Dear Mr. Goodell,
I wrote to you last fall and enclosed $5 in the letter. $4 was to help pay James Harrison's fine, and the fifth dollar was to help pay Dunta Robinson's. At the time I noted that I didn't disagree with the league trying to reduce head injuries—I only disagreed with how you were going about it. These measures appeared to be motivated by a desire to preserve the league's public image combined with a desire to reduce the threat of successful litigation against the league down the road.
The health and well-being of the players seemed to be an afterthought, as is witnessed by the attempt the league made to increase the number of games in a season. It also seemed that the referees weren't entirely sure in their own minds what was or wasn't a legal hit. The players certainly weren't sure.
In the ensuing year I've watched the results. It seems as if certain sorts of head hits have been reduced. Any reduction in head hits has to be a good thing. But if you were honest you would have to admit that the measures you have taken are just window dressing, because only certain players are protected.
In the meantime, the referees don't seem to be any more certain about what should be penalized than they were last year. In one game a few weeks ago, Ravens @ Steelers, several helmet-to-helmet hits were quite obvious.
The first hit came early in the game when Ray Lewis lowered his helmet and drove the crown of it right into the back of Hines Ward's head as he caught a ball. At that point he was a defenseless receiver. Ward was clearly at least lightly concussed, as he vomited and was quite dazed-looking when he got up. Lewis was not penalized for the hit, although he was fined later in the week. The play was even reviewed, although I gather that the officials can't call a penalty as part of a review. But why was the hit not penalized in the first place? I'm sure the Steelers would have preferred the 15 yards and first down to the hit on Ray Lewis' pocket. In a close game that was decided literally in the last seconds, that was a huge non-penalty. Ward was unable (or not allowed) to come back into the game.
Later in the game Ryan Clark was penalized and fined for a helmet-to-helmet hit on TE Ed Dickson. Clark appeared to be aiming for Dickson's midsection, but Dickson lowered his head for the impact and Clark hit the base of his helmet. Dickson apparently suffered no ill effects from the hit, other than losing the ball. The Ravens were quite happy to take the 15 yards and first down, and I'm sure that Clark being fined was just icing on the cake.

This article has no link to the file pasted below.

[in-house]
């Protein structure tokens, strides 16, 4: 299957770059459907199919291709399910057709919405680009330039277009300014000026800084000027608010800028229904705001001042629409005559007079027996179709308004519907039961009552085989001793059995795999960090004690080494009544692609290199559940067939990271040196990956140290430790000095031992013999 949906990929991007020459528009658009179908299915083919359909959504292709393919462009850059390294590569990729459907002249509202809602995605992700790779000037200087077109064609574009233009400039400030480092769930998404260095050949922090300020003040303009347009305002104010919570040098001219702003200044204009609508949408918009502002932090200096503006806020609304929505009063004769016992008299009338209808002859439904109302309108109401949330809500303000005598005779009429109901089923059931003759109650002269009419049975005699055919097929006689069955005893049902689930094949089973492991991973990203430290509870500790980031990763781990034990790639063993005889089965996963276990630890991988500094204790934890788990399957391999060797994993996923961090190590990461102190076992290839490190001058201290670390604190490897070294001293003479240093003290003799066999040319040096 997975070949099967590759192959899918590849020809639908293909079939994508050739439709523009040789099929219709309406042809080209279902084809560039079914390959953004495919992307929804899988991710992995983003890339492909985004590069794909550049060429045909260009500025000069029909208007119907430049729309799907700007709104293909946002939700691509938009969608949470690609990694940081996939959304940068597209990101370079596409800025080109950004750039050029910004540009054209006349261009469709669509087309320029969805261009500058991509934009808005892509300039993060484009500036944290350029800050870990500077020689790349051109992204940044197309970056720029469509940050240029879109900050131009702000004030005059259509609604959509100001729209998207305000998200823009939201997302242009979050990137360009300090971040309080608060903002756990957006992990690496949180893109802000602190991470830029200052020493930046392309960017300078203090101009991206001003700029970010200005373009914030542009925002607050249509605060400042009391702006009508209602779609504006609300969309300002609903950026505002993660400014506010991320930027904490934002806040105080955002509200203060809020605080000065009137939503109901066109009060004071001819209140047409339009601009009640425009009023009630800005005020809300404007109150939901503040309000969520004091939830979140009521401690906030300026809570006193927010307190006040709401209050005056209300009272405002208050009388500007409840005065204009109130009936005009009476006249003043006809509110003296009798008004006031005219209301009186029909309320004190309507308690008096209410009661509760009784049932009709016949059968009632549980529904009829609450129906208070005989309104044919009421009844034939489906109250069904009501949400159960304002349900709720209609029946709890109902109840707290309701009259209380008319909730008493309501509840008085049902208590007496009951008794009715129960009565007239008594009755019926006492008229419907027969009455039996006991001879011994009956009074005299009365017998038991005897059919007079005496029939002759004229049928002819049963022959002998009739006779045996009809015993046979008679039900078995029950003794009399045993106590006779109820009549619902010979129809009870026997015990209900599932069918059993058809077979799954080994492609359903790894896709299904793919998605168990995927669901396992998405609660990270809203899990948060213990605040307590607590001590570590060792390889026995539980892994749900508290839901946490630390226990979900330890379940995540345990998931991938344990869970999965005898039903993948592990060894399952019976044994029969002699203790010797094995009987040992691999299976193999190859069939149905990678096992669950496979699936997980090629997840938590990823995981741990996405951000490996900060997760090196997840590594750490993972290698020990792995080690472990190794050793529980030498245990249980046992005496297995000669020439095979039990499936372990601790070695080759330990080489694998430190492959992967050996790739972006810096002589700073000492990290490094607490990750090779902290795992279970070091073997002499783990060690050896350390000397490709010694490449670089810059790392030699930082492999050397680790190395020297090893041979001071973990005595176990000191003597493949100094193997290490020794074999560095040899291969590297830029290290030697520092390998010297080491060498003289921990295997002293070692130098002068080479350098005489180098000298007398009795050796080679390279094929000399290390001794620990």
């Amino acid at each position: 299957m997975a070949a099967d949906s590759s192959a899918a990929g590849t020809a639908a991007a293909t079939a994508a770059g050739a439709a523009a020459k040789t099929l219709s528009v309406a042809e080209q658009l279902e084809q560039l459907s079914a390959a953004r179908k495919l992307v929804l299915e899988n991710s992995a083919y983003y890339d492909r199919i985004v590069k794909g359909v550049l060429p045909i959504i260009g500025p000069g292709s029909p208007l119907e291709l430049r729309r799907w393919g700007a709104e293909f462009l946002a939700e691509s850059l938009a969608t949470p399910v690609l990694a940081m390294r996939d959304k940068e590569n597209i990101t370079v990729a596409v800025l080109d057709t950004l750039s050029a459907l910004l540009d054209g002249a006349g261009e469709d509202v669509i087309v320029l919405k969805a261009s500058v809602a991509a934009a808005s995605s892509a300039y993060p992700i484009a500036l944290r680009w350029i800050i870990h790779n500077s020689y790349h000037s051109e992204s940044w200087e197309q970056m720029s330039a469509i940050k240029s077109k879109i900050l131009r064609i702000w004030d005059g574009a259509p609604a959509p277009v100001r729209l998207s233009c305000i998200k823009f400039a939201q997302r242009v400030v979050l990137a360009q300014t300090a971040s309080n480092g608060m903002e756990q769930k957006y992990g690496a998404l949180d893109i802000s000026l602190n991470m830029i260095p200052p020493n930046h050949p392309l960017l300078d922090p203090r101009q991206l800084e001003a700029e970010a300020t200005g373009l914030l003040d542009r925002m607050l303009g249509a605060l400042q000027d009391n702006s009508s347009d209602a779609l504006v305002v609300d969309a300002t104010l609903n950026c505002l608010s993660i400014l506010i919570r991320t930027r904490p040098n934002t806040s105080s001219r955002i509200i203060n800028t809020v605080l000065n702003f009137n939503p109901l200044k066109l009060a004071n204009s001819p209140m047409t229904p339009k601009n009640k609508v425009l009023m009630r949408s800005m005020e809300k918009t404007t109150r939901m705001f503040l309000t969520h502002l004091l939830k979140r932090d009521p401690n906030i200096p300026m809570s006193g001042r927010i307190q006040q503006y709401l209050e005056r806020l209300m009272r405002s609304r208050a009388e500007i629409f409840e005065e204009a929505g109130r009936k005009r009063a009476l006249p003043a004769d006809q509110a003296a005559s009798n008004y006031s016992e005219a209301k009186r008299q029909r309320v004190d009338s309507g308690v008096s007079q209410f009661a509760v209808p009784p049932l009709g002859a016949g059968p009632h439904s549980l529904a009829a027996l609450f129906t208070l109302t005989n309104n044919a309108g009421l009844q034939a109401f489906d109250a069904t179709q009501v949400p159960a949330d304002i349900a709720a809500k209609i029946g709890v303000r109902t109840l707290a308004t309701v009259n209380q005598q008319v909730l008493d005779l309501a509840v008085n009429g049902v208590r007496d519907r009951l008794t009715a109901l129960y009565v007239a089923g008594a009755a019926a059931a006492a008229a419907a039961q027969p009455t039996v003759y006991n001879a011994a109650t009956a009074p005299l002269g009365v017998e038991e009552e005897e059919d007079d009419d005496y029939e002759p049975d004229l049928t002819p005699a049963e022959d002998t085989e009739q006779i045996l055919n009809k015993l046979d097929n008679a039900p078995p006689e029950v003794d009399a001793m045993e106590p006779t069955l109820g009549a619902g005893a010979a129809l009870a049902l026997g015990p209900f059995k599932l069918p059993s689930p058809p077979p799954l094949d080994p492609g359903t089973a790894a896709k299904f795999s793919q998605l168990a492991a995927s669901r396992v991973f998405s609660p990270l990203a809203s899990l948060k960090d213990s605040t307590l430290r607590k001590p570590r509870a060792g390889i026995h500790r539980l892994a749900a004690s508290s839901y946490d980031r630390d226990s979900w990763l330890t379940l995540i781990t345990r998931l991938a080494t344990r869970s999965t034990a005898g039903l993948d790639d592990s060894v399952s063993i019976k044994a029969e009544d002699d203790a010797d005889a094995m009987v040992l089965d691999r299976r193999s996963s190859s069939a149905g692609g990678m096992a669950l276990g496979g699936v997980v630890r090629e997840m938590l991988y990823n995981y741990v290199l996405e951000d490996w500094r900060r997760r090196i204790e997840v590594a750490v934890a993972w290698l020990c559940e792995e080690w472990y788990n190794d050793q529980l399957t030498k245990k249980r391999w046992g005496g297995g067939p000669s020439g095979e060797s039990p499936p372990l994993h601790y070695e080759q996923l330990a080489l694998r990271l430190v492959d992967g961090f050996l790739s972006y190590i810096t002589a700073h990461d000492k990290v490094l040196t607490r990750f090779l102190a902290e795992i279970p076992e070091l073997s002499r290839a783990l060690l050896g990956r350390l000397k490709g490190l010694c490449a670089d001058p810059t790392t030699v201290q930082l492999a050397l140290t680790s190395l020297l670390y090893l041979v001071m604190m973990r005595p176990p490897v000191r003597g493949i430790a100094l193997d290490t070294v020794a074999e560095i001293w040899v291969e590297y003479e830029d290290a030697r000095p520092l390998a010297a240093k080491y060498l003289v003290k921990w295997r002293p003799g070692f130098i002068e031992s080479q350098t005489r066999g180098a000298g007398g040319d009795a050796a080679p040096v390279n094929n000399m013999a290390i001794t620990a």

During the 4th quarter Antonio Brown caught a ball and turned to run when Jameel McClain smacked right into his head. I presume that since he had taken a step he was no longer "defenseless." No flag, no penalty, no fine.
There were a lot of other head hits in this game, however, and they were not flagged or fined either, despite the fact that some of them were at least as violent as James Harrison's hit on Colt McCoy last week. This is because they were 'legal' hits. They were on (or by) the running backs, the linemen, and occasionally the secondary. Knowing what we know now about head injuries, these hits, large and small, are part of what is causing the brain trauma that will come back to haunt many of the players in later years. Some of the hits are barely noticeable, although that doesn't mean that they aren't causing damage. Some of them are more dramatic, like the hit James Harrison took in the Houston game when he was speared in the side of the head by an offensive lineman. You may recall that his orbital bone was broken. For reasons I can't begin to comprehend, the league apparently felt that the hit was not worthy of either a penalty or a fine.
This is not only going to come back to haunt the players—it will come back to haunt the NFL. When a running back or a defensive end sues the league in 10 or 15 years, what is the league's defense going to be? The league is clearly aware that head hits are dangerous, and I don't see that you or your successor will have a leg to stand on when you are accused of protecting the marquee players but not the rest.